The Fresh Produce Association of the Americas (FPAA) has accused the US government of putting the interests of domestic producers above those of consumers in the forthcoming renegotiation of the North American Free Trade Agreement.
Last month, US Trade Representative Robert Lighthizer published a detailed summary of the US negotiating objectives for the renegotiation of the trade agreement.
It stipulates that the US will “seek a separate domestic industry provision for perishable and seasonal products in AD (antidumping duties) / CVD (countervailing duties) proceedings”.
FPAA said the move would lead to US producers bringing a greater number of lawsuits that would push up prices, reduce availability and provoke a tit-for-tat response from Canada and Mexico.
FPAA president Lance Jungmeyer said this would “cause havoc in the fruit and vegetables markets and be ultimately harmful to consumers”.
“A small group of politically connected, wealthy agribusiness firms from Florida are seeking concessions from the Federal government to effectively subsidise their industry by raising prices, an act that would deprive Americans of affordable fruits and vegetables,” the association said in a statement.
“As a part of the NAFTA renegotiation, they want to change antidumping law to manipulate the free market in order to benefit regional, seasonal perishable agriculture industries.
“If successful, this tactic will result in lawsuits that would raise prices for US consumers, while reducing availability, selection and quality in the supermarket aisle for items such as tomatoes, avocados, bell peppers, watermelons, strawberries and blueberries, just to name a few.”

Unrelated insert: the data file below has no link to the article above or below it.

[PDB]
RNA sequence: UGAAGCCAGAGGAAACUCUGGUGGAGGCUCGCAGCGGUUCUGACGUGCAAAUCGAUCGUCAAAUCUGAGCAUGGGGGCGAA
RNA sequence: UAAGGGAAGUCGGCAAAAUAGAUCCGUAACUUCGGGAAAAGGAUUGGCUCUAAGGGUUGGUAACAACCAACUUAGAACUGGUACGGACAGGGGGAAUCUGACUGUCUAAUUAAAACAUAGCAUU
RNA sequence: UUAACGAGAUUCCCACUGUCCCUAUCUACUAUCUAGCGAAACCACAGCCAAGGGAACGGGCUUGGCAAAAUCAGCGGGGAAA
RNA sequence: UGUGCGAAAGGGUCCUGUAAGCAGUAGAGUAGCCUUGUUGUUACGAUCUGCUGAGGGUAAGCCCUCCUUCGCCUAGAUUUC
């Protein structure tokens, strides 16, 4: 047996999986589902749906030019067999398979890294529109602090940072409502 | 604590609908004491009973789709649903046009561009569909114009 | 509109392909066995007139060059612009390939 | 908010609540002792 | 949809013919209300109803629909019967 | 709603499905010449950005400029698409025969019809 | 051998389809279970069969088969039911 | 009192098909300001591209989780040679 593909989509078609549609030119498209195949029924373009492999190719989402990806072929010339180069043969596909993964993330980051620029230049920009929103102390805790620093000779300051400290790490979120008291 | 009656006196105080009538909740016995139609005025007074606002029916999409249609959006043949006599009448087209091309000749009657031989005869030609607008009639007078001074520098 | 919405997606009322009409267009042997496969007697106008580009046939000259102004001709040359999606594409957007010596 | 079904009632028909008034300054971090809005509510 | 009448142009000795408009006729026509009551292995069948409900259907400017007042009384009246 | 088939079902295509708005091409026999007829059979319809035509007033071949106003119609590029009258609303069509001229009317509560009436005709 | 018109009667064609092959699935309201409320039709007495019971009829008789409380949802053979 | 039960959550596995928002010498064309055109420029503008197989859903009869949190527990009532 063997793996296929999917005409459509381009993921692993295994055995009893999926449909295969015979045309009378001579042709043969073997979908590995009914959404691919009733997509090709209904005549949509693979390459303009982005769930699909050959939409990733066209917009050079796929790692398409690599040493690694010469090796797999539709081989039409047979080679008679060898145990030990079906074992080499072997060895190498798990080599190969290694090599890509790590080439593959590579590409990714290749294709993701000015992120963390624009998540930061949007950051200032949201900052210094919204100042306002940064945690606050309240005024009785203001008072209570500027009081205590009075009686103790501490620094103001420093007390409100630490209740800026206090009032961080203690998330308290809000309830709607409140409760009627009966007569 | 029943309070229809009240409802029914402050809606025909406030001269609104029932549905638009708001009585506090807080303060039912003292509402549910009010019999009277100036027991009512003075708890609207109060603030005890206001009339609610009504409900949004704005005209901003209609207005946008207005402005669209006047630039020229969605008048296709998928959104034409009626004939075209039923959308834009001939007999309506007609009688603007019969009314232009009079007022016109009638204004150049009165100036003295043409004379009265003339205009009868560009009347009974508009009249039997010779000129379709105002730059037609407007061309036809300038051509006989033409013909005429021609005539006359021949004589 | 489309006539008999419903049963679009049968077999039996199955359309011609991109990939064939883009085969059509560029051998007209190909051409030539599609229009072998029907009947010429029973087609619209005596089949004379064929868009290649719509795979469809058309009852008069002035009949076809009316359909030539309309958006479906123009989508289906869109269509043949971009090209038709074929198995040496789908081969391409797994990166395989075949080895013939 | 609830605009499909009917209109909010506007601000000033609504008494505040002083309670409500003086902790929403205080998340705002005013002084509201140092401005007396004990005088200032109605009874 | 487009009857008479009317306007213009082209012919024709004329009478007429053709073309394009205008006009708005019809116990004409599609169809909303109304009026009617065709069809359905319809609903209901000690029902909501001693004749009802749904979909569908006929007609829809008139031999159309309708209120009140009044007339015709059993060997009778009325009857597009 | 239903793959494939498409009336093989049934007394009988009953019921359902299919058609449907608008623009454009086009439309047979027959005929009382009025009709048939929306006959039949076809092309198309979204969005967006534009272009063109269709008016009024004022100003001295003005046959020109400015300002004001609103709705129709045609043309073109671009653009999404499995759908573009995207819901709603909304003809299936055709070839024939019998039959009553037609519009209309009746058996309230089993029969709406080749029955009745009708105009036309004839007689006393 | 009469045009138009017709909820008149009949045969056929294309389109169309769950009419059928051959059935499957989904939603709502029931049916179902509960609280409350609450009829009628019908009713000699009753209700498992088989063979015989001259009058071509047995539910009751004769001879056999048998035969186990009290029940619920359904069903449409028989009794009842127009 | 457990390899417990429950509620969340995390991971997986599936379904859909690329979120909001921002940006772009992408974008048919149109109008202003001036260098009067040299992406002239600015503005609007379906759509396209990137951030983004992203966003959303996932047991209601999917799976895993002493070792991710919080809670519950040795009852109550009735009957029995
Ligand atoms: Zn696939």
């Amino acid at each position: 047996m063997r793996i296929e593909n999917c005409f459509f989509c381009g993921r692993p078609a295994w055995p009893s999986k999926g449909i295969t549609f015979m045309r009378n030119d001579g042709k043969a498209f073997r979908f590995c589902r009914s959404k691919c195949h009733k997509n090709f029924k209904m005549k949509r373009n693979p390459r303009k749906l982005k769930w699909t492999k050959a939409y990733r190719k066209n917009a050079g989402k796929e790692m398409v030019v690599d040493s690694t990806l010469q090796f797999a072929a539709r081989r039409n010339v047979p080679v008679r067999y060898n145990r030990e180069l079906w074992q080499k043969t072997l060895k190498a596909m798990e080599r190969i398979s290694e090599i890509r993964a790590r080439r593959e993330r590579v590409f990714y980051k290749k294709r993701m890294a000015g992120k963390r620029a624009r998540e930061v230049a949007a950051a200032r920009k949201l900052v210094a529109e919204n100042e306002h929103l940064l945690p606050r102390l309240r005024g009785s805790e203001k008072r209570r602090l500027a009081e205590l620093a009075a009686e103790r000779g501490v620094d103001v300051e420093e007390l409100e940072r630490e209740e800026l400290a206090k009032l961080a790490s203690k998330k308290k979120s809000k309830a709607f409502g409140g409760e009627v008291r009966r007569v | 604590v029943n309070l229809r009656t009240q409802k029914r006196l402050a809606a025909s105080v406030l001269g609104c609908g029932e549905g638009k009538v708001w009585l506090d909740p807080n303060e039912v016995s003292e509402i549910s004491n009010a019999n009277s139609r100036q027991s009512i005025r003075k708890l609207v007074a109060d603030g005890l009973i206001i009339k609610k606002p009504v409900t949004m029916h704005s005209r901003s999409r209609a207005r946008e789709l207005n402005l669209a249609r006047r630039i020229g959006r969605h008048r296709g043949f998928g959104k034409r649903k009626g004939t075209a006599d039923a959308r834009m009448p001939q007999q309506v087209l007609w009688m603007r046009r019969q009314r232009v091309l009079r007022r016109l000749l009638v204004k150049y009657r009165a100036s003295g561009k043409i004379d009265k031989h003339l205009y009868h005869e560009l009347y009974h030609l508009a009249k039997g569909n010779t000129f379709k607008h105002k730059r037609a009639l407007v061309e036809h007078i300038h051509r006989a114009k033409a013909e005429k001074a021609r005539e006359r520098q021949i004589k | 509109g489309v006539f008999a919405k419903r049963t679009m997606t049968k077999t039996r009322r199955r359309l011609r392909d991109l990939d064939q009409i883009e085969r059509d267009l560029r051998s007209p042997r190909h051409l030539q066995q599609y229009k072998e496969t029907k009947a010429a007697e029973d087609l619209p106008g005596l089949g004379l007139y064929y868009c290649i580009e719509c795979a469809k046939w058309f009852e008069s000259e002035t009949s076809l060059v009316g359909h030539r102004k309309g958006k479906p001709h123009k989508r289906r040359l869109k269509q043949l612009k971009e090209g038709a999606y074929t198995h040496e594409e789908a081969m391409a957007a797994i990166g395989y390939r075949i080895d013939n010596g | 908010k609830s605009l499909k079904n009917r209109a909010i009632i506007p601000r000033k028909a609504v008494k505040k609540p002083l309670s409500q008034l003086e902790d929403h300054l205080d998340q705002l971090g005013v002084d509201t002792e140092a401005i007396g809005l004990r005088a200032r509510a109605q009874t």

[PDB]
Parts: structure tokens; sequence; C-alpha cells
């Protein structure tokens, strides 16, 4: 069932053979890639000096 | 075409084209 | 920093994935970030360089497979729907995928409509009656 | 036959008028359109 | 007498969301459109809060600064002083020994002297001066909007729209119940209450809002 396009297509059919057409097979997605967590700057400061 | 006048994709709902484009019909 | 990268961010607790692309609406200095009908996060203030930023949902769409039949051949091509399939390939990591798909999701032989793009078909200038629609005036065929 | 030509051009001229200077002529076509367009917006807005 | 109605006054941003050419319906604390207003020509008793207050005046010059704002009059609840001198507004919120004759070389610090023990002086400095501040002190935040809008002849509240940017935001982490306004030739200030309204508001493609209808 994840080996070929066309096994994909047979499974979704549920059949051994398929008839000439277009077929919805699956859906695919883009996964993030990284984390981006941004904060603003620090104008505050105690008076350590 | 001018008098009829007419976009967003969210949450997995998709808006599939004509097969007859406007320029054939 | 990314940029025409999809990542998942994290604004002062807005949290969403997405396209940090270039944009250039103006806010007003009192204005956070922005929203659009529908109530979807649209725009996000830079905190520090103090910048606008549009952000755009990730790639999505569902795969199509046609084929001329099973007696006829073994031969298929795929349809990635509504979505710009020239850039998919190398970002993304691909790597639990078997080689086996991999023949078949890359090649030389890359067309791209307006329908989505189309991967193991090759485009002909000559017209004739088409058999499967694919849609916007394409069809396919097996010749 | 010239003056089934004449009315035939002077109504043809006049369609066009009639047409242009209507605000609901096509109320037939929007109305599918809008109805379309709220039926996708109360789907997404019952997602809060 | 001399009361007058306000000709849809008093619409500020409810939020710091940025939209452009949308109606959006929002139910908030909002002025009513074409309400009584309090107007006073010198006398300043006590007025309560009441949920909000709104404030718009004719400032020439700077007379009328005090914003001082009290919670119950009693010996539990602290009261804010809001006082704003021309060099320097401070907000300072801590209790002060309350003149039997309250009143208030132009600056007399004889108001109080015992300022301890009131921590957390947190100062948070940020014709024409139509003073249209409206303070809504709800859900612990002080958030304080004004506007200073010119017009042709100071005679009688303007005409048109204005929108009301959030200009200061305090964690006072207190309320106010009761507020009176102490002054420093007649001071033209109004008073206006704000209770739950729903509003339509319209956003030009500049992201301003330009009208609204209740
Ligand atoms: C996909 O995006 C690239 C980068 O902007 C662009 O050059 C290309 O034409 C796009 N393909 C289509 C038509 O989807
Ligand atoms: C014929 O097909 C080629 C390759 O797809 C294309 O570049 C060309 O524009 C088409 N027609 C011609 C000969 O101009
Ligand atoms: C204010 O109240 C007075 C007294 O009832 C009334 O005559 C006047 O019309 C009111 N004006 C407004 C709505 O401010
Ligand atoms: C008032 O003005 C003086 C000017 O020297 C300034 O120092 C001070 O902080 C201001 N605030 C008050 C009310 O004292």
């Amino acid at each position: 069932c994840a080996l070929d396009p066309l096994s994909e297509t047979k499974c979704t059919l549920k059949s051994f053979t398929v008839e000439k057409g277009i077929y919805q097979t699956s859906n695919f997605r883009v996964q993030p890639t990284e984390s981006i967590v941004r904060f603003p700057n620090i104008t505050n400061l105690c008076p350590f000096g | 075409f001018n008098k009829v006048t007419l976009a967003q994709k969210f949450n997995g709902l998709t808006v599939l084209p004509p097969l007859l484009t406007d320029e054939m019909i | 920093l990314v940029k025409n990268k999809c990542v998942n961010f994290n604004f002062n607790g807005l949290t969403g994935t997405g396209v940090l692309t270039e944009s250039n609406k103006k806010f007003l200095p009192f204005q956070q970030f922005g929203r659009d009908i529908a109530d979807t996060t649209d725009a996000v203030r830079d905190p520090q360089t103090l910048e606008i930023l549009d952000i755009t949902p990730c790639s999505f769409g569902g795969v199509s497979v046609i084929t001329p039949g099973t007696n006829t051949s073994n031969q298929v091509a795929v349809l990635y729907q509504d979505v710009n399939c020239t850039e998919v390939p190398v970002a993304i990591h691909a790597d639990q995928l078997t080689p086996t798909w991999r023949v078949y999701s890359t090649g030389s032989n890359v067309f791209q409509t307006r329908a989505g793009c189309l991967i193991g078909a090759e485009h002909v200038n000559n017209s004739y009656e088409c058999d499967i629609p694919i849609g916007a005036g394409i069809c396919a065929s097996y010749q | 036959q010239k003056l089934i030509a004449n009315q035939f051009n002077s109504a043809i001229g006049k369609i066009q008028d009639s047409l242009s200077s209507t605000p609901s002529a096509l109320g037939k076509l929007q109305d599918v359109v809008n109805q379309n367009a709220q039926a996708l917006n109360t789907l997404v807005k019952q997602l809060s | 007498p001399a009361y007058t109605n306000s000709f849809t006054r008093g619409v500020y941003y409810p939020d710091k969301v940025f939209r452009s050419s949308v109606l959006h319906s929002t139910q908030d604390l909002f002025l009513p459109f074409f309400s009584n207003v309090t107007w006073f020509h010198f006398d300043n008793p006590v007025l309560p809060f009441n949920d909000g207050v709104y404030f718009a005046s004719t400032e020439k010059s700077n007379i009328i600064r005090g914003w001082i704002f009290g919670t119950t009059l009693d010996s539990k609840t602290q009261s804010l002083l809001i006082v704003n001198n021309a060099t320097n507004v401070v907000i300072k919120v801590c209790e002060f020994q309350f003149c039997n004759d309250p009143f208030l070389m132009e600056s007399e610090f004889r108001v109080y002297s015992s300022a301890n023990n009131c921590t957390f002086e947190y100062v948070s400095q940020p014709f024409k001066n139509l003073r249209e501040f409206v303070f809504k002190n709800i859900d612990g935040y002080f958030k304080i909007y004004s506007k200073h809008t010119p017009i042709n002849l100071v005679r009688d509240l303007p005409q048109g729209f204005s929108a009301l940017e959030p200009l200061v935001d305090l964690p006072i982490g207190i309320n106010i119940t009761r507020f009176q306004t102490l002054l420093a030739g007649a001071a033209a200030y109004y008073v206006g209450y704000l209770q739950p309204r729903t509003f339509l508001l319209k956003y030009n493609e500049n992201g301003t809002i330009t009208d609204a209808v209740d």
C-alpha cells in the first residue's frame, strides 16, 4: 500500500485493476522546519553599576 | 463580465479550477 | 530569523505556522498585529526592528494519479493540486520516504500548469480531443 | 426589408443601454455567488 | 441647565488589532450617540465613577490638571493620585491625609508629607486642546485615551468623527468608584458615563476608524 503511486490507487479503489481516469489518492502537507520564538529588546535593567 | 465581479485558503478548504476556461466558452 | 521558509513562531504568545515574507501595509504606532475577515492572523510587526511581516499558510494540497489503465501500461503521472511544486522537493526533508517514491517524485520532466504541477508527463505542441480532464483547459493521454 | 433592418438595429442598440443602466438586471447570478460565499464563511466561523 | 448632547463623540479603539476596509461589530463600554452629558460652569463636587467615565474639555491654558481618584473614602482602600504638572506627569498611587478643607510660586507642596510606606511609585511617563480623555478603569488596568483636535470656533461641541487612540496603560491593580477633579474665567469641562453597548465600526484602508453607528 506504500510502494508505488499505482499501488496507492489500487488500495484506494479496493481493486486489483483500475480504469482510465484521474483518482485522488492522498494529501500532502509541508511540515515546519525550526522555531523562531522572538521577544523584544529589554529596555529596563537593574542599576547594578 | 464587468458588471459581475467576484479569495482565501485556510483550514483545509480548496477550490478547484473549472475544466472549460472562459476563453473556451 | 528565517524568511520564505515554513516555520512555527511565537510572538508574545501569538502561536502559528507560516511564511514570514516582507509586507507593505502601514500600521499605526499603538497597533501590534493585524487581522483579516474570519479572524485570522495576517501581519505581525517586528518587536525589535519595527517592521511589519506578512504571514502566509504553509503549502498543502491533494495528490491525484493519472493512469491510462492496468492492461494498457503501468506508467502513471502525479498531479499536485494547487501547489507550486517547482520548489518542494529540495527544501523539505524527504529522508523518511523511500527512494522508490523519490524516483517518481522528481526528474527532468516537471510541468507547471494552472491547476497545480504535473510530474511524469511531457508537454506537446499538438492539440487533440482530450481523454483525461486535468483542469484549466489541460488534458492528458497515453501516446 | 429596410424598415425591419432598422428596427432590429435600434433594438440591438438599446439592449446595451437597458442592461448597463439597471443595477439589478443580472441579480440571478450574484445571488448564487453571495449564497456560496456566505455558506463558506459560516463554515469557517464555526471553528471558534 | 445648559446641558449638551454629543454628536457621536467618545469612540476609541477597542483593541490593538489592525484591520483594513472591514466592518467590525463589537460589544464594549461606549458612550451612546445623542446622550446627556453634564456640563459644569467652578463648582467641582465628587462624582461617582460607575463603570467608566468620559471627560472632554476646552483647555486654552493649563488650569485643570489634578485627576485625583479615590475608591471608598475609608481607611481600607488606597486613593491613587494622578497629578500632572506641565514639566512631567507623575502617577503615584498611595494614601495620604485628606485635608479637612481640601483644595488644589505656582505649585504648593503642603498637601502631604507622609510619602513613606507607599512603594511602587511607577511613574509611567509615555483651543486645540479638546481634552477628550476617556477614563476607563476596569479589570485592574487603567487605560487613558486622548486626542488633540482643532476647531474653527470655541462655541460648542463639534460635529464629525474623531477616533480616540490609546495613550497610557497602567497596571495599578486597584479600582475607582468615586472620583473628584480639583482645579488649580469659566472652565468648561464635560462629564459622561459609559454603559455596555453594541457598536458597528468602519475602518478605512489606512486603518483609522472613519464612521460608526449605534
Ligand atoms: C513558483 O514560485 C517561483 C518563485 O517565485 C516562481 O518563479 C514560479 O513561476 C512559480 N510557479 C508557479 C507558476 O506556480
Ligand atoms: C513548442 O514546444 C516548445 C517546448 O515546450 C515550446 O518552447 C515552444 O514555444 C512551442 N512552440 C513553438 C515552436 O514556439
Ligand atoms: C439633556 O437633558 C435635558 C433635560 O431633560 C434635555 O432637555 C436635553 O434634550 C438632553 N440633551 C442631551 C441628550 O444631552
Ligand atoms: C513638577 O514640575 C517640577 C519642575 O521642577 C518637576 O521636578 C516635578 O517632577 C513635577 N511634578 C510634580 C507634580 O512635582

The FPAA added that in a time of rampant obesity and rising healthcare costs, such an anti-market approach would hit Americans in the pocketbooks when they can least afford it.
“Pursuing such trade protection through increased litigation will also be at the cost of US exporters when similar “seasonal suits” are brought by Canada and Mexico,” the association said.
The association claimed any action to limit imports via regional, seasonal perishable tariffs would raise consumer prices dramatically. It cited a study from AC Nielsen/Perishables Group showing that if Mexican tomato supplies were cut in half in the December-May window, it would result in consumer prices rising from an average of US$2.16 per lb to US$3.31 per lb.
In one scenario, which analysed the possibility of Mexican tomatoes being excluded altogether, Dr Tim Richards, Morrison Chair professor of agribusiness at Arizona State University, said: “we found that if Mexican imports are excluded from the US market, retail prices during the December-May timeframe can be expected to rise by 97.9 per cent for hothouse round, 96.9 per cent for hothouse vine, 61.3 per cent for snacking, 217.2 per cent for Roma and 52.1 per cent for field tomatoes”.